Recent studies have indicated that plantar fasciitis is the most common diagnosis for heel pain. This is a condition that is a result of an inflamed or torn plantar fascia, which is located on the bottom of the foot. It is a band of tissue that connects the heel to the toes, and can become damaged for a variety of reasons. These can include being overweight, wearing shoes that do not fit correctly, or from standing for long periods of time for the majority of the day. Some of the symptoms that are often associated with this condition can consist of swelling, heel pain that is more severe upon arising in the morning, and a sharp pain in or around the arch. Moderate relief may be found when the affected foot is elevated, as this may help to reduce existing swelling. Custom-made orthotics may be beneficial in providing an extra level of comfort. If you are afflicted with plantar fasciitis, it is strongly advised that you are under the care of a podiatrist. 

Plantar fasciitis is a common foot condition that is often caused by a strain injury. If you are experiencing heel pain or symptoms of plantar fasciitis, contact Dr. Larry Cohen from New York City. Our doctor can provide the care you need to keep you pain-free and on your feet.

What Is Plantar Fasciitis?

Plantar fasciitis is one of the most common causes of heel pain. The plantar fascia is a ligament that connects your heel to the front of your foot. When this ligament becomes inflamed, plantar fasciitis is the result. If you have plantar fasciitis you will have a stabbing pain that usually occurs with your first steps in the morning. As the day progresses and you walk around more, this pain will start to disappear, but it will return after long periods of standing or sitting.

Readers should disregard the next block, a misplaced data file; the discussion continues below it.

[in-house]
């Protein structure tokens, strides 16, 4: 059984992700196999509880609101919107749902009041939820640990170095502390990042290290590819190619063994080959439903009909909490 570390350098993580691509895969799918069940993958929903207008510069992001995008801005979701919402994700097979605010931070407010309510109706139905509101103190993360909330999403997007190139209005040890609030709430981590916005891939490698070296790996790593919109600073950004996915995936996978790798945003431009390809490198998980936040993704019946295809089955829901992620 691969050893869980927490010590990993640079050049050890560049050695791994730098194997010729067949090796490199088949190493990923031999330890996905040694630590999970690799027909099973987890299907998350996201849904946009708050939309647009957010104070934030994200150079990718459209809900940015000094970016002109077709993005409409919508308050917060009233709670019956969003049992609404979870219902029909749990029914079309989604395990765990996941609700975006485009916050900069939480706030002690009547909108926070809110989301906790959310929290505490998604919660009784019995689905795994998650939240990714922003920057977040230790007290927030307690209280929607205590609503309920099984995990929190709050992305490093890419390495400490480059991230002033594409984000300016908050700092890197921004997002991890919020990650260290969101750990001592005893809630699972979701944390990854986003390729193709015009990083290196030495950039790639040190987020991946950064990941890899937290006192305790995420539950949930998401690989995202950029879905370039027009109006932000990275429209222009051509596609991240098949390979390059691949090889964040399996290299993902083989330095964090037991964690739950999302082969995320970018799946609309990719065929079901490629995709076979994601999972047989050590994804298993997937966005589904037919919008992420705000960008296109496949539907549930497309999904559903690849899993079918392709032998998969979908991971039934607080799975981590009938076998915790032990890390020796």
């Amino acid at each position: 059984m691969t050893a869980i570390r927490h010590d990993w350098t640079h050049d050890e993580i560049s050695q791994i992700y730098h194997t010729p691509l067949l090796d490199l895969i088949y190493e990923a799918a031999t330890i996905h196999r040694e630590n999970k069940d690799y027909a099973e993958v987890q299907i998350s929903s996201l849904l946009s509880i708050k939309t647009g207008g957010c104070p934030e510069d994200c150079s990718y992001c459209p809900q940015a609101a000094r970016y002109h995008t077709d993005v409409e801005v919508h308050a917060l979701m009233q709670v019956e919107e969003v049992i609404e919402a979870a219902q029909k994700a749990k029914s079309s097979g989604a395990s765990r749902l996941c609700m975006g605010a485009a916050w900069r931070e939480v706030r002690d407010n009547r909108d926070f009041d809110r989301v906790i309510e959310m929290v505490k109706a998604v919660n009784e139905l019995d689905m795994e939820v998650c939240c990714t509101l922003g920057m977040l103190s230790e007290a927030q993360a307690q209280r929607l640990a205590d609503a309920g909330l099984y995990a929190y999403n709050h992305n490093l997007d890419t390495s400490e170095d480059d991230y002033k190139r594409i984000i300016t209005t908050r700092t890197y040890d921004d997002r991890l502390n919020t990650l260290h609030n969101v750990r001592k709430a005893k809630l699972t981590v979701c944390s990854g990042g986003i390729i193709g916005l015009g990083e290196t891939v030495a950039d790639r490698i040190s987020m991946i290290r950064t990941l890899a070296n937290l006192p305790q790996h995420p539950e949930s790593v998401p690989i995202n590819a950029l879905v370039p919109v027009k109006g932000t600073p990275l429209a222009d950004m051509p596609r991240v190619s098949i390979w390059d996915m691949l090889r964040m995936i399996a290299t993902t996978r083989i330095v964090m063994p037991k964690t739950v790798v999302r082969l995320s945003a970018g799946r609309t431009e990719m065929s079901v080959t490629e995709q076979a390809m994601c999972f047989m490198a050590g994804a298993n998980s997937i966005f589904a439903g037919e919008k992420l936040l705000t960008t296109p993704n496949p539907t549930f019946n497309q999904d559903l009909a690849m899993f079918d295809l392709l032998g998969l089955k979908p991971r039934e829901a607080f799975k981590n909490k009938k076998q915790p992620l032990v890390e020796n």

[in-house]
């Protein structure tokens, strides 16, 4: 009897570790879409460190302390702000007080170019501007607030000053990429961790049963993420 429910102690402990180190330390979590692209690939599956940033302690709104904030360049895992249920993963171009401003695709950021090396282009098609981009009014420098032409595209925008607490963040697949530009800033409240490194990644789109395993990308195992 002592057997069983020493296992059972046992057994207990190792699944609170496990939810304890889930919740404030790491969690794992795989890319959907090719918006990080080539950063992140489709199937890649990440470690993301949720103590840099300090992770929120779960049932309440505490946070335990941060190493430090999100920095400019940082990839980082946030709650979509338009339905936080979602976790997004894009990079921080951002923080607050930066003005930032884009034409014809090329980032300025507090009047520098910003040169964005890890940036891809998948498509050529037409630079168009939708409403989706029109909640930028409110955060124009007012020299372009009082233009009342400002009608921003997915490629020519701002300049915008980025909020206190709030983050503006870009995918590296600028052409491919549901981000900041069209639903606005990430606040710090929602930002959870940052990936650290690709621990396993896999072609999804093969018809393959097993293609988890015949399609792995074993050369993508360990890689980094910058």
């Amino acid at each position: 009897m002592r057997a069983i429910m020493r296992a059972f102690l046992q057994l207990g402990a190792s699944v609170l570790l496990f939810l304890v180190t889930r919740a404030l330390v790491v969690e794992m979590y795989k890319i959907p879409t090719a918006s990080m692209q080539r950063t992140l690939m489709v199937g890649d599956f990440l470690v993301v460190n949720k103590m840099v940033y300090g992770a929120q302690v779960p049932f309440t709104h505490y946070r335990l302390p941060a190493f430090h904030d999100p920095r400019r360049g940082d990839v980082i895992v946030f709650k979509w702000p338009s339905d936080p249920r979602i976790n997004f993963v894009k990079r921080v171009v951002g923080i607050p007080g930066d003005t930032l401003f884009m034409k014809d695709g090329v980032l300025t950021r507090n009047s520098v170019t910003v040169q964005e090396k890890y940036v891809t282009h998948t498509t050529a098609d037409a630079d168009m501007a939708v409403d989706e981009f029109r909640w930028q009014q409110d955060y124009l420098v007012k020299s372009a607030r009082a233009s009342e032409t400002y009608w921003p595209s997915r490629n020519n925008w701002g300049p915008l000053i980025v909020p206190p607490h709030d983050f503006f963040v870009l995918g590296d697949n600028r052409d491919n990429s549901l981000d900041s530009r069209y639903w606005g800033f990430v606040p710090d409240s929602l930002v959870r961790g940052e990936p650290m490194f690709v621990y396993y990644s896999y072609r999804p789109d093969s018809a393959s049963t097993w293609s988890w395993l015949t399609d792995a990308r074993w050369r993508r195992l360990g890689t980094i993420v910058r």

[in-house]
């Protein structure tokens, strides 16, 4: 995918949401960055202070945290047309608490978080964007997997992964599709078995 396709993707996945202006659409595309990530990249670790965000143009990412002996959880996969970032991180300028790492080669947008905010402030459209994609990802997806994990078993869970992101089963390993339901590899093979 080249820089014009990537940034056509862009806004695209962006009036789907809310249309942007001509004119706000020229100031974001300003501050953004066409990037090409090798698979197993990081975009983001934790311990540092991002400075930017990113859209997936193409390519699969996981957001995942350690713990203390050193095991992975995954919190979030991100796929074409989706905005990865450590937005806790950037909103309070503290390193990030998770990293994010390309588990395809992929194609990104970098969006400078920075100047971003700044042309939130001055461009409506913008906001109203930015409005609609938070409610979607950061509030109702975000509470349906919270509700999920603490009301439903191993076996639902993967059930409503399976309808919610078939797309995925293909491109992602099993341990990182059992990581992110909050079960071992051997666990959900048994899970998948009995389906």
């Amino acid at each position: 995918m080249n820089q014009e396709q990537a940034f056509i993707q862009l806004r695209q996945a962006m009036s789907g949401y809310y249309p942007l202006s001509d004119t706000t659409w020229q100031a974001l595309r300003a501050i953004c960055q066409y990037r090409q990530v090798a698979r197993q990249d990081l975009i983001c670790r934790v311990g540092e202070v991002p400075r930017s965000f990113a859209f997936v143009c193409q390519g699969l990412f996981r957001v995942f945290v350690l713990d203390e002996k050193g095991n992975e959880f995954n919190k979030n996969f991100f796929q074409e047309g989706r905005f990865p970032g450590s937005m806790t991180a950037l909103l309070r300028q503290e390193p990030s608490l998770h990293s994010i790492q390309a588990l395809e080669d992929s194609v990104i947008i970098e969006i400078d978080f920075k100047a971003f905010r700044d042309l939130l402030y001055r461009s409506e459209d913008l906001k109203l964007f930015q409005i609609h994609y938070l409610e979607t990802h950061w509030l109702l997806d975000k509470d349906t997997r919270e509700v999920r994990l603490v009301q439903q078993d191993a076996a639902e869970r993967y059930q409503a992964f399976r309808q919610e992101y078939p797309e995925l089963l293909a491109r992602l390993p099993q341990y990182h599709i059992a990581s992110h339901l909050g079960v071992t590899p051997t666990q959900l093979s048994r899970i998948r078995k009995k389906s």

What Causes Plantar Fasciitis?

  • Excessive running
  • Having high arches in your feet
  • Other foot issues such as flat feet
  • Pregnancy (due to the sudden weight gain)
  • Being on your feet very often

There are some risk factors that may make you more likely to develop plantar fasciitis compared to others. The condition most commonly affects adults between the ages of 40 and 60. It also tends to affect people who are obese because the extra pounds result in extra stress being placed on the plantar fascia.

Prevention

  • Take good care of your feet – Wear shoes that have good arch support and heel cushioning.
  • Maintain a healthy weight
  • If you are a runner, alternate running with other sports that won’t cause heel pain

There are a variety of treatment options available for plantar fasciitis along with the pain that accompanies it. Additionally, physical therapy is a very important component in the treatment process. It is important that you meet with your podiatrist to determine which treatment option is best for you.

If you have any questions, please feel free to contact our office located in Midtown, Manhattan. We offer the newest diagnostic and treatment technologies for all your foot care needs.

 

Read more about Plantar Fasciitis
Sunday, 02 February 2020 00:00

Gout is a form of arthritis that can affect anyone. Schedule a visit to learn about how gout can be managed and treated.

Connect with us